A sample from the recent discovery detailing the ancient artform, cursive writing

The Art of: Cursive Writing – California Woman’s Amazing Discovery!

(Los Angeles, CA, Dec 28, 2016, Story by Cirina Catania) A California woman has discovered an unnoticed ancient art that has been buried for years. Historians believe this artform was taught to young children in elementary school during primitive times before the advent of the Internet, cell phones and Facebook.

It was known as, “cursive writing,” and was used as a communication tool, often shared with others in social circles, or in business, to write what was then called, “letters,” (messages that were sent to others using a now-defunct organization called the United States Post Office). This was not just an American phenomenon, in fact, this art existed in most countries in the world. This form of writing was frequently used by lovers courting each other and wishing to share an emotional bond using personal words that could be held in hand and read in person. Today, we have no need of this as we have battery-operated or electrical devices (computers, cell phones, tablets) that can accomplish this in a much more efficient and legible manner.

A sample of this recently discovered art can be seen below:

Historical cursive writing discovered in California by a fountain pen enthusiast.

To create this “cursive writing,” the artist often used a device called a “fountain pen,” into which they carefully injected a liquid called “ink,” most often black, sometimes blue-black or, apparently for creative reasons, even in bright colors. There were many incarnations of these pens with their unique points, often crafted in 14 or 18 karat gold, from which this ink flowed. These points were called nibs. A variation on the standard nib (which came in sizes to match the individual’s “writing style,”) was the stub or italic nib which appears to have been used in the sample above.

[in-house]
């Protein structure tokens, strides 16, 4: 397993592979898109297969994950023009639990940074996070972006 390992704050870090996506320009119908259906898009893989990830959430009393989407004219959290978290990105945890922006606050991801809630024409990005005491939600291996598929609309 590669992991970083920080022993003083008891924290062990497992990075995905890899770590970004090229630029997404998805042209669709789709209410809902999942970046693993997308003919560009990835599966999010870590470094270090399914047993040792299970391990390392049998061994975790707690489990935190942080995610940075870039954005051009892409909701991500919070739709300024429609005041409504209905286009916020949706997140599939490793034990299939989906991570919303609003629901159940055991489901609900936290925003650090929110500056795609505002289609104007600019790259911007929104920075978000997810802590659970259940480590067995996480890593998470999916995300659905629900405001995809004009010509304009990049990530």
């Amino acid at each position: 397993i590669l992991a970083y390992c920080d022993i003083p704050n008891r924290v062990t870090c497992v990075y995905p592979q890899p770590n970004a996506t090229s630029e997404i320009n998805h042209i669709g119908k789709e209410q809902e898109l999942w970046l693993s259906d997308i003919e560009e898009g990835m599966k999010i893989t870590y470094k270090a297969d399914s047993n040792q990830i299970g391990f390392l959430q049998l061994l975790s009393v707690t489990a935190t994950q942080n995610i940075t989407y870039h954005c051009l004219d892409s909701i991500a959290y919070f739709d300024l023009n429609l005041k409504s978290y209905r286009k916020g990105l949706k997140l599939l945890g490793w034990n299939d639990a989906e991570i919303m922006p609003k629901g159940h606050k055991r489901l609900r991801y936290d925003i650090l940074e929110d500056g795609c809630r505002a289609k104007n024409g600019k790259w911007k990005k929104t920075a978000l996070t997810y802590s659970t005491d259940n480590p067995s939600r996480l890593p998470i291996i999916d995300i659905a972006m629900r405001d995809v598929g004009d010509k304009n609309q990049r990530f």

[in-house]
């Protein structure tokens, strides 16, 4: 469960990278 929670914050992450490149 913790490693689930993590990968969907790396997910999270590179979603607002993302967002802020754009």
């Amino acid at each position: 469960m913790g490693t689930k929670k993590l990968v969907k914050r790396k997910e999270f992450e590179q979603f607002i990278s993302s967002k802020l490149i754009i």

To display their cursive writing, artists utilized a thin flat surface, painstakingly created by grinding, boiling, beating and flattening material made from wood pulp, cotton or linen (or as it is believed, from papyrus in ancient Egyptian times). This surface is called “paper,” and it came in many styles and colors, giving the artist a multitude of choices for their finished work.

How this recent discovery might benefit mankind remains to be seen, but it is bringing some joy into life. Some art students claim it is “fun to read,” and that it is “beautiful,” but whether it enjoys a resurgence remains to be seen. In the meantime, there are craft and arts organizations that have expressed an interest in pursuing this technique. Stand by for more as this story develops.

Editor’s note: Executives at Aardvark today issued a statement about this discovery claiming, “Our new iTelephones have a built-in handwriting font that is an updated version of this outdated technique. There is no need for painstaking work to produce communications when it can easily be produced by your devices. See an Aardvark store near you for more information.”